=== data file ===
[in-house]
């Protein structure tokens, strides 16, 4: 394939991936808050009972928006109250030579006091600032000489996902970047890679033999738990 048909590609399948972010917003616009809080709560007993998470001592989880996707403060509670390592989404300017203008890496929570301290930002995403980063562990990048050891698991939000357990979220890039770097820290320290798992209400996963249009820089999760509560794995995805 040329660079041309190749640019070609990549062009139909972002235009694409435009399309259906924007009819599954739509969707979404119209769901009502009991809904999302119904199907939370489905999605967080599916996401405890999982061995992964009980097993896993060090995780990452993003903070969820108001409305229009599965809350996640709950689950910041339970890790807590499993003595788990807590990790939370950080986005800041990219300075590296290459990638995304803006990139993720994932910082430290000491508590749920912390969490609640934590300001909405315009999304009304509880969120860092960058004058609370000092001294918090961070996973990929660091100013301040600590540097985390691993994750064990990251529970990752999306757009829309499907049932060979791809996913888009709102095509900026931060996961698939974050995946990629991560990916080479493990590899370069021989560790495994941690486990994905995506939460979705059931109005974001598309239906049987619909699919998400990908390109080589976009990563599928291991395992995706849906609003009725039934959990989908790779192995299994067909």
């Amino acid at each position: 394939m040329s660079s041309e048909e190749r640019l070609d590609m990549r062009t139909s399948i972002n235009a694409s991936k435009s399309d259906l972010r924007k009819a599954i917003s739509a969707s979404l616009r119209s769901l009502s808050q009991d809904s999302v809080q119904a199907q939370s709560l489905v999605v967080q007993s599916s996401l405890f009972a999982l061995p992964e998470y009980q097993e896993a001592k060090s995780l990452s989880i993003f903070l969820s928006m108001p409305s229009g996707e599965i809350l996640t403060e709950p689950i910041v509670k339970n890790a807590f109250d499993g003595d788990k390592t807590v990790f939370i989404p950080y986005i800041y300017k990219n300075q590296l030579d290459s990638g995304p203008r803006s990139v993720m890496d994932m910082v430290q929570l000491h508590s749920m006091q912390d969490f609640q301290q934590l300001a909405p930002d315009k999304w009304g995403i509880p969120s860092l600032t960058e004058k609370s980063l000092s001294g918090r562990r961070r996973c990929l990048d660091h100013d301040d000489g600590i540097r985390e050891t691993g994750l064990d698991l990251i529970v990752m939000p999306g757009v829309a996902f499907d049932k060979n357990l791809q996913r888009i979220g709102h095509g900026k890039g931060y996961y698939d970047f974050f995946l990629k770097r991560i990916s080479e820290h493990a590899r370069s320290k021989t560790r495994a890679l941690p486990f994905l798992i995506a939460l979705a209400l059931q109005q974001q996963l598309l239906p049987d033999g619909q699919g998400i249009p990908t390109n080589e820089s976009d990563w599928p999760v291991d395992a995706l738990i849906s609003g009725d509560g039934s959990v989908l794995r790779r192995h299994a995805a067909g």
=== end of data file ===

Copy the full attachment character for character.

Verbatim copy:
[in-house]
């Protein structure tokens, strides 16, 4: 394939991936808050009972928006109250030579006091600032000489996902970047890679033999738990 048909590609399948972010917003616009809080709560007993998470001592989880996707403060509670390592989404300017203008890496929570301290930002995403980063562990990048050891698991939000357990979220890039770097820290320290798992209400996963249009820089999760509560794995995805 040329660079041309190749640019070609990549062009139909972002235009694409435009399309259906924007009819599954739509969707979404119209769901009502009991809904999302119904199907939370489905999605967080599916996401405890999982061995992964009980097993896993060090995780990452993003903070969820108001409305229009599965809350996640709950689950910041339970890790807590499993003595788990807590990790939370950080986005800041990219300075590296290459990638995304803006990139993720994932910082430290000491508590749920912390969490609640934590300001909405315009999304009304509880969120860092960058004058609370000092001294918090961070996973990929660091100013301040600590540097985390691993994750064990990251529970990752999306757009829309499907049932060979791809996913888009709102095509900026931060996961698939974050995946990629991560990916080479493990590899370069021989560790495994941690486990994905995506939460979705059931109005974001598309239906049987619909699919998400990908390109080589976009990563599928291991395992995706849906609003009725039934959990989908790779192995299994067909």
């Amino acid at each position: 394939m040329s660079s041309e048909e190749r640019l070609d590609m990549r062009t139909s399948i972002n235009a694409s991936k435009s399309d259906l972010r924007k009819a599954i917003s739509a969707s979404l616009r119209s769901l009502s808050q009991d809904s999302v809080q119904a199907q939370s709560l489905v999605v967080q007993s599916s996401l405890f009972a999982l061995p992964e998470y009980q097993e896993a001592k060090s995780l990452s989880i993003f903070l969820s928006m108001p409305s229009g996707e599965i809350l996640t403060e709950p689950i910041v509670k339970n890790a807590f109250d499993g003595d788990k390592t807590v990790f939370i989404p950080y986005i800041y300017k990219n300075q590296l030579d290459s990638g995304p203008r803006s990139v993720m890496d994932m910082v430290q929570l000491h508590s749920m006091q912390d969490f609640q301290q934590l300001a909405p930002d315009k999304w009304g995403i509880p969120s860092l600032t960058e004058k609370s980063l000092s001294g918090r562990r961070r996973c990929l990048d660091h100013d301040d000489g600590i540097r985390e050891t691993g994750l064990d698991l990251i529970v990752m939000p999306g757009v829309a996902f499907d049932k060979n357990l791809q996913r888009i979220g709102h095509g900026k890039g931060y996961y698939d970047f974050f995946l990629k770097r991560i990916s080479e820290h493990a590899r370069s320290k021989t560790r495994a890679l941690p486990f994905l798992i995506a939460l979705a209400l059931q109005q974001q996963l598309l239906p049987d033999g619909q699919g998400i249009p990908t390109n080589e820089s976009d990563w599928p999760v291991d395992a995706l738990i849906s609003g009725d509560g039934s959990v989908l794995r790779r192995h299994a995805a067909g």